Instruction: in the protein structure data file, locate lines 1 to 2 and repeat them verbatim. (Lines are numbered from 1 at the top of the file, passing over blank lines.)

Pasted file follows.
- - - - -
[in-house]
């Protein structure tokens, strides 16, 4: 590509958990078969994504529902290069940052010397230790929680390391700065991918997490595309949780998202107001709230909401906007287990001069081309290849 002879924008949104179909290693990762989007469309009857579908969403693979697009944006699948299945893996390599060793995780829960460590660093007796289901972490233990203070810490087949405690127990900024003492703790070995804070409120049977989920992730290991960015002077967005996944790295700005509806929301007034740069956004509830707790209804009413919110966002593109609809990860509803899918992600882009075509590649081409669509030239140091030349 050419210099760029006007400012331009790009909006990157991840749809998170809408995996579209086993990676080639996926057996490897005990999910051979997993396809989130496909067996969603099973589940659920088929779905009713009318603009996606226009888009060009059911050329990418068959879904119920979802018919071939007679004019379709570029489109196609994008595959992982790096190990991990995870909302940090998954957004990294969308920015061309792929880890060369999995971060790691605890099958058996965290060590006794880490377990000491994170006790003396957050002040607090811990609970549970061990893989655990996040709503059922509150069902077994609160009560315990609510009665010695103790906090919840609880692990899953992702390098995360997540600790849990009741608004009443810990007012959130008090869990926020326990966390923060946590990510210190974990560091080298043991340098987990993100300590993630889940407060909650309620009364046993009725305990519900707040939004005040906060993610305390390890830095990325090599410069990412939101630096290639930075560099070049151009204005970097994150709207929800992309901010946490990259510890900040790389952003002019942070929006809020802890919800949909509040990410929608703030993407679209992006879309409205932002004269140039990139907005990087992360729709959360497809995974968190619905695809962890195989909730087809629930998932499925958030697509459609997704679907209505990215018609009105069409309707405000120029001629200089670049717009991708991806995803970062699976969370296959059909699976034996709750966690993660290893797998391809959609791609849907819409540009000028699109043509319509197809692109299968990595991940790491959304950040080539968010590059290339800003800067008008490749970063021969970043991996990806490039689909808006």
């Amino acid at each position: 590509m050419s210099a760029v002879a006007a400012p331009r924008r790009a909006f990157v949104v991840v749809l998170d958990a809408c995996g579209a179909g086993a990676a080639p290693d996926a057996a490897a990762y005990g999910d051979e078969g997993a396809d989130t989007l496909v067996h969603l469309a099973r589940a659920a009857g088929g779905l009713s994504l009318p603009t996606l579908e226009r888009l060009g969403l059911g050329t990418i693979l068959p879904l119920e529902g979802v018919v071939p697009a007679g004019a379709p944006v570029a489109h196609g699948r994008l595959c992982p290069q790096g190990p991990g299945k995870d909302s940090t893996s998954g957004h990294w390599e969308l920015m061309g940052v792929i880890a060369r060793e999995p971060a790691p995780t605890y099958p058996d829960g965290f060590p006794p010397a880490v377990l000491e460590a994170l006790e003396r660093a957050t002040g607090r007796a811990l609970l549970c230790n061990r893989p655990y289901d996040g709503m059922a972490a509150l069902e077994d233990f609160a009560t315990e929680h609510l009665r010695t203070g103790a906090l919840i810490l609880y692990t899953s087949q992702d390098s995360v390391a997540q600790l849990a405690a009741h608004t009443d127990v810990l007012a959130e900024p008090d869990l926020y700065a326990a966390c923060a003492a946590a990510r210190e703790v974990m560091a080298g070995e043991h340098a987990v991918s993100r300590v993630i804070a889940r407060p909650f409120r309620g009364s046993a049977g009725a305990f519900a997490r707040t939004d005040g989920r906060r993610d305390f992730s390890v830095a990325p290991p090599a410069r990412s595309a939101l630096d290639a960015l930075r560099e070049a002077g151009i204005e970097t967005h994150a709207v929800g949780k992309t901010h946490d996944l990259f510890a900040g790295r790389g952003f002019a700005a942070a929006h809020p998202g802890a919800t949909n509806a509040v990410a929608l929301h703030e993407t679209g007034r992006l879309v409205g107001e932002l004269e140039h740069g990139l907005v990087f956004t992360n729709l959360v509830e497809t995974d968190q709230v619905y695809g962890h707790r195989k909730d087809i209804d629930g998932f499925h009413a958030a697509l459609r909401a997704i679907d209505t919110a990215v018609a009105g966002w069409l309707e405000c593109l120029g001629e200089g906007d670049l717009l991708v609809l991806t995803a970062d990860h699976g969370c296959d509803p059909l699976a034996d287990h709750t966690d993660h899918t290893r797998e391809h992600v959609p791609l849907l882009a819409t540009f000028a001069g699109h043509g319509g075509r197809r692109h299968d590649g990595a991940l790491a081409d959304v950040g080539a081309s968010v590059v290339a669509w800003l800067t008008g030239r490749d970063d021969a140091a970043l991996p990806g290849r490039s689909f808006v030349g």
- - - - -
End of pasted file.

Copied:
[in-house]
């Protein structure tokens, strides 16, 4: 590509958990078969994504529902290069940052010397230790929680390391700065991918997490595309949780998202107001709230909401906007287990001069081309290849 002879924008949104179909290693990762989007469309009857579908969403693979697009944006699948299945893996390599060793995780829960460590660093007796289901972490233990203070810490087949405690127990900024003492703790070995804070409120049977989920992730290991960015002077967005996944790295700005509806929301007034740069956004509830707790209804009413919110966002593109609809990860509803899918992600882009075509590649081409669509030239140091030349 050419210099760029006007400012331009790009909006990157991840749809998170809408995996579209086993990676080639996926057996490897005990999910051979997993396809989130496909067996969603099973589940659920088929779905009713009318603009996606226009888009060009059911050329990418068959879904119920979802018919071939007679004019379709570029489109196609994008595959992982790096190990991990995870909302940090998954957004990294969308920015061309792929880890060369999995971060790691605890099958058996965290060590006794880490377990000491994170006790003396957050002040607090811990609970549970061990893989655990996040709503059922509150069902077994609160009560315990609510009665010695103790906090919840609880692990899953992702390098995360997540600790849990009741608004009443810990007012959130008090869990926020326990966390923060946590990510210190974990560091080298043991340098987990993100300590993630889940407060909650309620009364046993009725305990519900707040939004005040906060993610305390390890830095990325090599410069990412939101630096290639930075560099070049151009204005970097994150709207929800992309901010946490990259510890900040790389952003002019942070929006809020802890919800949909509040990410929608703030993407679209992006879309409205932002004269140039990139907005990087992360729709959360497809995974968190619905695809962890195989909730087809629930998932499925958030697509459609997704679907209505990215018609009105069409309707405000120029001629200089670049717009991708991806995803970062699976969370296959059909699976034996709750966690993660290893797998391809959609791609849907819409540009000028699109043509319509197809692109299968990595991940790491959304950040080539968010590059290339800003800067008008490749970063021969970043991996990806490039689909808006």